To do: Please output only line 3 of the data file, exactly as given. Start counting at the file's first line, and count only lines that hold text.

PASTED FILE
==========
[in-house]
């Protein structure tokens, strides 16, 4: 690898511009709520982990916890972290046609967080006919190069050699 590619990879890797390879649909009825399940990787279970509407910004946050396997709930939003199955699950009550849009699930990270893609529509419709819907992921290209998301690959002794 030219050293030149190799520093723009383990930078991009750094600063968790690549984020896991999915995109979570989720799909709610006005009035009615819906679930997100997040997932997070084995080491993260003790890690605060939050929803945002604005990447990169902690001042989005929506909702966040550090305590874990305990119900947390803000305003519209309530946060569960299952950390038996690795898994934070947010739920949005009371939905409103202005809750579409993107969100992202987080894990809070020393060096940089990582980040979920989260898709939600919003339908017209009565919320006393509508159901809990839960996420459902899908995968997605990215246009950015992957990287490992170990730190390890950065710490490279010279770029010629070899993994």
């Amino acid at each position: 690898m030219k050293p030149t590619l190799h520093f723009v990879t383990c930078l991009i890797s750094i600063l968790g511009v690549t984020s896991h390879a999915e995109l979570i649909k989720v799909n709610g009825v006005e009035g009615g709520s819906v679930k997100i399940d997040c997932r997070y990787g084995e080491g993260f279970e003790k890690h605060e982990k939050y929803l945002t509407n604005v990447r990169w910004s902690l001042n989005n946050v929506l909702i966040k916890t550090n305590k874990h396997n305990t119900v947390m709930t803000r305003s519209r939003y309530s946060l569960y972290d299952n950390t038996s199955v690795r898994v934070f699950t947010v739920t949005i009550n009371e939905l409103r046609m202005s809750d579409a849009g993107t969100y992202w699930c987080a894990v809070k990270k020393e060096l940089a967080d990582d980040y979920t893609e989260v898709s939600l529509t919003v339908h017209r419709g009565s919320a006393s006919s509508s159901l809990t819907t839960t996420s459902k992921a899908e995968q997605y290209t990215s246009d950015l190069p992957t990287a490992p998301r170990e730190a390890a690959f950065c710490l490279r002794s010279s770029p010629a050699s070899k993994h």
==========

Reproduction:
């Amino acid at each position: 690898m030219k050293p030149t590619l190799h520093f723009v990879t383990c930078l991009i890797s750094i600063l968790g511009v690549t984020s896991h390879a999915e995109l979570i649909k989720v799909n709610g009825v006005e009035g009615g709520s819906v679930k997100i399940d997040c997932r997070y990787g084995e080491g993260f279970e003790k890690h605060e982990k939050y929803l945002t509407n604005v990447r990169w910004s902690l001042n989005n946050v929506l909702i966040k916890t550090n305590k874990h396997n305990t119900v947390m709930t803000r305003s519209r939003y309530s946060l569960y972290d299952n950390t038996s199955v690795r898994v934070f699950t947010v739920t949005i009550n009371e939905l409103r046609m202005s809750d579409a849009g993107t969100y992202w699930c987080a894990v809070k990270k020393e060096l940089a967080d990582d980040y979920t893609e989260v898709s939600l529509t919003v339908h017209r419709g009565s919320a006393s006919s509508s159901l809990t819907t839960t996420s459902k992921a899908e995968q997605y290209t990215s246009d950015l190069p992957t990287a490992p998301r170990e730190a390890a690959f950065c710490l490279r002794s010279s770029p010629a050699s070899k993994h």